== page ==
Tony Almeida is one serious guy—and he’s most serious in his determination to create fun on the job for the approximately 132 full-time equivalents (FTEs) in the food and nutrition department at 567-bed Robert Wood Johnson University Hospital in New Brunswick, NJ. He knows that if they’re involved in the process—whether it be a shift to room service for all patients, the opening of a new dining room with a substantially expanded menu, or planning a pull-out-all-the-stops gala theme day—they’ll come through like champs.
And they have. Thanks to their enthusiasm, turnover of full-timers is minimal, dining room sales are projected to reach $3.5 million this year (vs. $2 million for the old Woody’s Café), and
patient satisfaction scores are nearing the top of the chart.
Almeida wound up in foodservice seemingly by chance; the part-time job he landed, at the age of 16 in 1974, was as a pot washer at Elizabeth (NJ) General Medical Center, just a short walk from his home. Rapidly promoted to sanitation supervisor, then tray line supervisor, he graduated from high school with the conclusion that healthcare foodservice was the career for him. Soon after, he enrolled in the foodservice program at Middlesex County College (MCC) in Edison, NJ; then, in 1988, he joined the department of food and nutrition services at Robert Wood Johnson as assistant director and was named director three years later.
Today, his multi-department responsibilities include environmental and host services. Last month, 23 years after graduating from the MCC program, he received the school’s 2005 Alumnus of the Year Award.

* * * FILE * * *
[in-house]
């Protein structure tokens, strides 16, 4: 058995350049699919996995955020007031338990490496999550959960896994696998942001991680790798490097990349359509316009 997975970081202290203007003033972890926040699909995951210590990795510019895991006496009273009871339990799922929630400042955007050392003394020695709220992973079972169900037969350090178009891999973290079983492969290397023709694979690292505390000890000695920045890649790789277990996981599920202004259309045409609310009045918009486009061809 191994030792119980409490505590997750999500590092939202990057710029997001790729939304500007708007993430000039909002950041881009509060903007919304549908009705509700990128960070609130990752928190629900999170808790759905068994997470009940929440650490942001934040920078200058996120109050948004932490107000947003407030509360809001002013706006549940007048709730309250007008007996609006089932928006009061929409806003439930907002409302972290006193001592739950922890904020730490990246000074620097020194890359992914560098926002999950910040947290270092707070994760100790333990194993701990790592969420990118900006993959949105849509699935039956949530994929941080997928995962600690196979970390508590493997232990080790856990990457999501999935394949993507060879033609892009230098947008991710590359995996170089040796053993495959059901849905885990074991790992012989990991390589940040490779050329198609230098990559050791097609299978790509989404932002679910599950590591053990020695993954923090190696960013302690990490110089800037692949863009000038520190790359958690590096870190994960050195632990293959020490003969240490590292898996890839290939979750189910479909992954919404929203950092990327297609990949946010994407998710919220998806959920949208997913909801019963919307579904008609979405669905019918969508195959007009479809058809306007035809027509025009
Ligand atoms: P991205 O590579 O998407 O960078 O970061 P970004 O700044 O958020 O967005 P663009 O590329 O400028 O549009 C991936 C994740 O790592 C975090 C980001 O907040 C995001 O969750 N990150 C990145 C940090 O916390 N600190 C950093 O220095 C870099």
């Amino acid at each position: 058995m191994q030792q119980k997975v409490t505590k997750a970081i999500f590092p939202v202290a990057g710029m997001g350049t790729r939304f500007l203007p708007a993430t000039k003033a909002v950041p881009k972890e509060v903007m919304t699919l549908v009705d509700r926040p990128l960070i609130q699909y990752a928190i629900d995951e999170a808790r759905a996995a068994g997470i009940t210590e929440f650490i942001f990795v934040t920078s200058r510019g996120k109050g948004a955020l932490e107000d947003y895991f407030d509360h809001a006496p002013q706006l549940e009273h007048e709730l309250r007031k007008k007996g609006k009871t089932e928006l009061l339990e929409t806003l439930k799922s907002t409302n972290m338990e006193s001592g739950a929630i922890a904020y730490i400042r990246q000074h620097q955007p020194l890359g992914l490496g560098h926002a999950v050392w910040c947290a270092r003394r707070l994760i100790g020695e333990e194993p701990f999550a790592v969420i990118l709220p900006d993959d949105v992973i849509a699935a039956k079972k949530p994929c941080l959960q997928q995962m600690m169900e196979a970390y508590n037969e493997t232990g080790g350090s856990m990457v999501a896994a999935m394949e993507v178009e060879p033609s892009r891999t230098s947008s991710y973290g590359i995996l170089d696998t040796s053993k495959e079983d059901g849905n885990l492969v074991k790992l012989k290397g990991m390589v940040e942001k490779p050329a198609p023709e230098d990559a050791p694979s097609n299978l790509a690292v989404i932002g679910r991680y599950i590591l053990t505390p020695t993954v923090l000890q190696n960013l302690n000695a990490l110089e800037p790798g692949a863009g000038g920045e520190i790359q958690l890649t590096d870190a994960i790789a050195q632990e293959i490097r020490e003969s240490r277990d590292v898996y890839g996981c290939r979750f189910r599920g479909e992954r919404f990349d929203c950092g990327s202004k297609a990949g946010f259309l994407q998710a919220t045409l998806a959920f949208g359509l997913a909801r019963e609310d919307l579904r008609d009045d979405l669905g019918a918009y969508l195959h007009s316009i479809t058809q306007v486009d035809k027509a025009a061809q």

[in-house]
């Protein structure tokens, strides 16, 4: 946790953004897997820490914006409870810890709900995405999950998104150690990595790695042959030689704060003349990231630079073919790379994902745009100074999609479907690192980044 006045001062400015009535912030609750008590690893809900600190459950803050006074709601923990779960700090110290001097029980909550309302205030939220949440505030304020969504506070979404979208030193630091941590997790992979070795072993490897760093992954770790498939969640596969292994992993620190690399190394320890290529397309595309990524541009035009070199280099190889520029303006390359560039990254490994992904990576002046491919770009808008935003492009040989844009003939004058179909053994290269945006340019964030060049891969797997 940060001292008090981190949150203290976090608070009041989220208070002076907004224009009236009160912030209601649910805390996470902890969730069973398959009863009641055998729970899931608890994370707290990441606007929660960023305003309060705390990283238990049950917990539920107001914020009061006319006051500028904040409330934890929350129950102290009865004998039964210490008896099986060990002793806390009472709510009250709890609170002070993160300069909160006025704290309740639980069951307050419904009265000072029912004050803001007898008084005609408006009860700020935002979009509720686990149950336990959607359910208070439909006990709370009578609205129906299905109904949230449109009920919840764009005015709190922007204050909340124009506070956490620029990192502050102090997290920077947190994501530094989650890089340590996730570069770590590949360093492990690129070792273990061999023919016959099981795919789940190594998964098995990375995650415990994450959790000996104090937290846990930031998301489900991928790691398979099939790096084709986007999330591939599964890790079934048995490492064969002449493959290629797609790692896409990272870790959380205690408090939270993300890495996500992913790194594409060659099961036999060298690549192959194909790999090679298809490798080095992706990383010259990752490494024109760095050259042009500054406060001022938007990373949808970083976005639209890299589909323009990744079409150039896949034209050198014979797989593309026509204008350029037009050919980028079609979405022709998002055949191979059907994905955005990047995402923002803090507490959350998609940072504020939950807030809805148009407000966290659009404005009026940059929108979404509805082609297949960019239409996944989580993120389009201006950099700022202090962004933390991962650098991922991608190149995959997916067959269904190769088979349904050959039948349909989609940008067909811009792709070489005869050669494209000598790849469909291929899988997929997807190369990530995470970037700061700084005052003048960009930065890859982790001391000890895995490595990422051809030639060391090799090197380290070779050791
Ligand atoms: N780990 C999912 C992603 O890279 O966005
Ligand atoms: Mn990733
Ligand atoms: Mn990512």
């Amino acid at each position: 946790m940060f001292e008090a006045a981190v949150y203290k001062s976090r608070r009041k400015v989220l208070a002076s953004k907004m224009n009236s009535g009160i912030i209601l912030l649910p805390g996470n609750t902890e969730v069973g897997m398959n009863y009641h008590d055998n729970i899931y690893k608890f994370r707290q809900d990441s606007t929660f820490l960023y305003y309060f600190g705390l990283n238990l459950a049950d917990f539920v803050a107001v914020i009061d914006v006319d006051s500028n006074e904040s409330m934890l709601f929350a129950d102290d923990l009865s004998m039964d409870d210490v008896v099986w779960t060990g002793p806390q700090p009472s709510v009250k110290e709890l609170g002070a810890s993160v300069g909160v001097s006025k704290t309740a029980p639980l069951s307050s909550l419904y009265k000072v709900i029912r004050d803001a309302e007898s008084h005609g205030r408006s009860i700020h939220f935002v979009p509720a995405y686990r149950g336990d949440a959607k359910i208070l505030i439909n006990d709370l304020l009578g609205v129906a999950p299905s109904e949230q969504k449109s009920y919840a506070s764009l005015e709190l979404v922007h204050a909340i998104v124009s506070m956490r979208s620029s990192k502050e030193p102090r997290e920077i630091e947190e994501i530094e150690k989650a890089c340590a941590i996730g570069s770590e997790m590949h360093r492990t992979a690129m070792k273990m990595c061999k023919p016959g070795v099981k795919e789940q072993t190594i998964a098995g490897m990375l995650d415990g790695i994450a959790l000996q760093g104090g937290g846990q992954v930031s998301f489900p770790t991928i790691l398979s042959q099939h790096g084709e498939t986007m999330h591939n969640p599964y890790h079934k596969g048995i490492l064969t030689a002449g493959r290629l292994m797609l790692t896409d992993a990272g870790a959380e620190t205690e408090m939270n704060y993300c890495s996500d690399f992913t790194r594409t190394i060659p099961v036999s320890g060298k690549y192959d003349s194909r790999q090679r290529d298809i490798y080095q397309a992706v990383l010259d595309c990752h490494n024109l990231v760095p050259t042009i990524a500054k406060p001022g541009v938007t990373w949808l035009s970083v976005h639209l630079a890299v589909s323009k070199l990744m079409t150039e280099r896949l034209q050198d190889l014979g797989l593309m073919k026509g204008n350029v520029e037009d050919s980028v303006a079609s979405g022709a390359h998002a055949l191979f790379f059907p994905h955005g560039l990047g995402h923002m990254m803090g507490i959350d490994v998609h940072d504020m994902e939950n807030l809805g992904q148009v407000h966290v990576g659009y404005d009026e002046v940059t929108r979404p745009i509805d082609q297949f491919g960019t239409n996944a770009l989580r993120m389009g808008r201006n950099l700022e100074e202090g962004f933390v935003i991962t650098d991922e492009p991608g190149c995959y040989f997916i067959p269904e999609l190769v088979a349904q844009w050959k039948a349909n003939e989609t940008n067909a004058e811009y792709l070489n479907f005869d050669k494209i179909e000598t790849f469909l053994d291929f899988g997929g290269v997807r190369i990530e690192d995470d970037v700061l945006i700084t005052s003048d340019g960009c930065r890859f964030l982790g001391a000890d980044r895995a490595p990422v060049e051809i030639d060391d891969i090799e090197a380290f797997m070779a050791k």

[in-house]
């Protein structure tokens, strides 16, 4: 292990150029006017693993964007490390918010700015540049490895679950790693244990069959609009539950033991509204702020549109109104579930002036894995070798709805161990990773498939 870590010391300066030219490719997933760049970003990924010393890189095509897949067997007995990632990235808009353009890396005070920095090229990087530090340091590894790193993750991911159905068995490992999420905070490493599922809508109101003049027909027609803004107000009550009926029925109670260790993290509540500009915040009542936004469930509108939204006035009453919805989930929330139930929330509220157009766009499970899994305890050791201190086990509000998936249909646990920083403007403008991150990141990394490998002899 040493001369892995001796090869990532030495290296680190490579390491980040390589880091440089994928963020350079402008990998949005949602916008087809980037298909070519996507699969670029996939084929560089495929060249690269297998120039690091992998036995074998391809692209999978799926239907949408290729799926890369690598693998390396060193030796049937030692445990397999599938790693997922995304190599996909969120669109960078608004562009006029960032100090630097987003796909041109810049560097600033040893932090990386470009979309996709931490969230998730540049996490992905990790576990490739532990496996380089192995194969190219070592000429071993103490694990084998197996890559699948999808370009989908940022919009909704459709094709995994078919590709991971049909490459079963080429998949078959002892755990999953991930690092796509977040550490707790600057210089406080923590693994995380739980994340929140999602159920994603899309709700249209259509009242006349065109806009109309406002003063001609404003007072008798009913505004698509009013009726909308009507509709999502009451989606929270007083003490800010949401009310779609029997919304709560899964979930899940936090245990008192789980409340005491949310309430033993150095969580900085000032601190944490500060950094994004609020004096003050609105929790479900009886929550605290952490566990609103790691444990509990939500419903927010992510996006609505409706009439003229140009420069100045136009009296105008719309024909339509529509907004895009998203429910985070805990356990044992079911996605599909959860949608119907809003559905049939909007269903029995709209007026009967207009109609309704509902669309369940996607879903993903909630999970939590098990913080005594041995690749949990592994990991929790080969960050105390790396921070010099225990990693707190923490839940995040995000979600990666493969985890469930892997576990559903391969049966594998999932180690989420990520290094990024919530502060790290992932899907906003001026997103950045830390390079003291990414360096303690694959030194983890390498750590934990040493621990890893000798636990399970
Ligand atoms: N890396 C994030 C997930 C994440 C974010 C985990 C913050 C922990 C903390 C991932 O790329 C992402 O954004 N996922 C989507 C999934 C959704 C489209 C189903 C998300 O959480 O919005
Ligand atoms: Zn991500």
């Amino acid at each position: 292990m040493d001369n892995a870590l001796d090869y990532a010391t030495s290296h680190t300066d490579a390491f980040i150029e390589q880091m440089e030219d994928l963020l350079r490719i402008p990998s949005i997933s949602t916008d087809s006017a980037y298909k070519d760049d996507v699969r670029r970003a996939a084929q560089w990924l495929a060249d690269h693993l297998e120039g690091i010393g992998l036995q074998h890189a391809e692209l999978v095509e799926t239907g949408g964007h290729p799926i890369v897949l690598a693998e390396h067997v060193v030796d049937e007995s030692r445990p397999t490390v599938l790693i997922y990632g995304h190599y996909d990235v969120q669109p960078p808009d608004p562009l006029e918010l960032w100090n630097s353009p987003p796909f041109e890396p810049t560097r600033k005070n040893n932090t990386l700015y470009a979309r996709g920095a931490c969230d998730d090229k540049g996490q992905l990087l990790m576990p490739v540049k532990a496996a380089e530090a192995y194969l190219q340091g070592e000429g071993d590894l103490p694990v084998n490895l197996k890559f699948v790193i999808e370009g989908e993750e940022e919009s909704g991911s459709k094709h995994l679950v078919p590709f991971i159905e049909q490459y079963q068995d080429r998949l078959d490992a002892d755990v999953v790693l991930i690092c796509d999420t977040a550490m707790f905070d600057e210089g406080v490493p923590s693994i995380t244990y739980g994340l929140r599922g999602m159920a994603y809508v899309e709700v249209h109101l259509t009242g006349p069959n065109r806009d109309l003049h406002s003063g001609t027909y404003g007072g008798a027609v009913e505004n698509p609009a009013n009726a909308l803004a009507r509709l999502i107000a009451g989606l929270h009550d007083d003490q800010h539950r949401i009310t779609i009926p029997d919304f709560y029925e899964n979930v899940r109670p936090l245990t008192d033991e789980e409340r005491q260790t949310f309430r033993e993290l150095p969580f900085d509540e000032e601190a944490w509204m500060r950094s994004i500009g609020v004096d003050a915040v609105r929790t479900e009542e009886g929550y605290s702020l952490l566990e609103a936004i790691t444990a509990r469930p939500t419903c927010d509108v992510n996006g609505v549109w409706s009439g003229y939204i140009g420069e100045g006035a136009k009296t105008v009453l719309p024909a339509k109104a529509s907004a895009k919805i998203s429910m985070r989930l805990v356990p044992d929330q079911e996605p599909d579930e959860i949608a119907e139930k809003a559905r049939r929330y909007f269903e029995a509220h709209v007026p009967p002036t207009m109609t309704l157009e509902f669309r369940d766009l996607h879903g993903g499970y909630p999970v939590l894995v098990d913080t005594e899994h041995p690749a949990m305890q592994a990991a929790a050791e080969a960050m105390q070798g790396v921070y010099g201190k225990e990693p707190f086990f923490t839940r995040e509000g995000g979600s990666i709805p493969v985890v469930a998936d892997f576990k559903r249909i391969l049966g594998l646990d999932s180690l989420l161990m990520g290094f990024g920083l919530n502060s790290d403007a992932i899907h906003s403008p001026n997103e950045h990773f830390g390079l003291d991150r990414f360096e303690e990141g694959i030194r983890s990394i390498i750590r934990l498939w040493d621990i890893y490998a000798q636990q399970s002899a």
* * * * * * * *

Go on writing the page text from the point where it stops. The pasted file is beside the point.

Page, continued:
Many hats: “I just love what I do—from 6:30 a.m. to 6:30 p.m.,” Almeida says. “People outside the industry generally don’t realize that as foodservice directors in healthcare we have to be experts in patient feeding, running retail operations and in special events planning. Here, we’re doing 1,350 patient trays a day, running about $3.5 million in annual retail sales, as well as approx. $800,000 in special event sales.
“And, we have to be able to do them all well in order to be successful. Feeding patients is only 30% of what I do; seventy percent is retail and special events. Of course, the revenue you generate is what brings your patient costs down.”
Today, the dining room check average at Robert Wood Johnson is $3.20 with approximately $11,500 in total daily sales and about $5,000 a day on weekends. Retail and special event sales have helped to bring net cost per patient day down to $11.18.
In recent years, Almeida and his staff have faced two of their greatest challenges: opening a new dining room and implementing room service. In both instances, the foodservice staff remained enthusiastic and unfazed, he reports.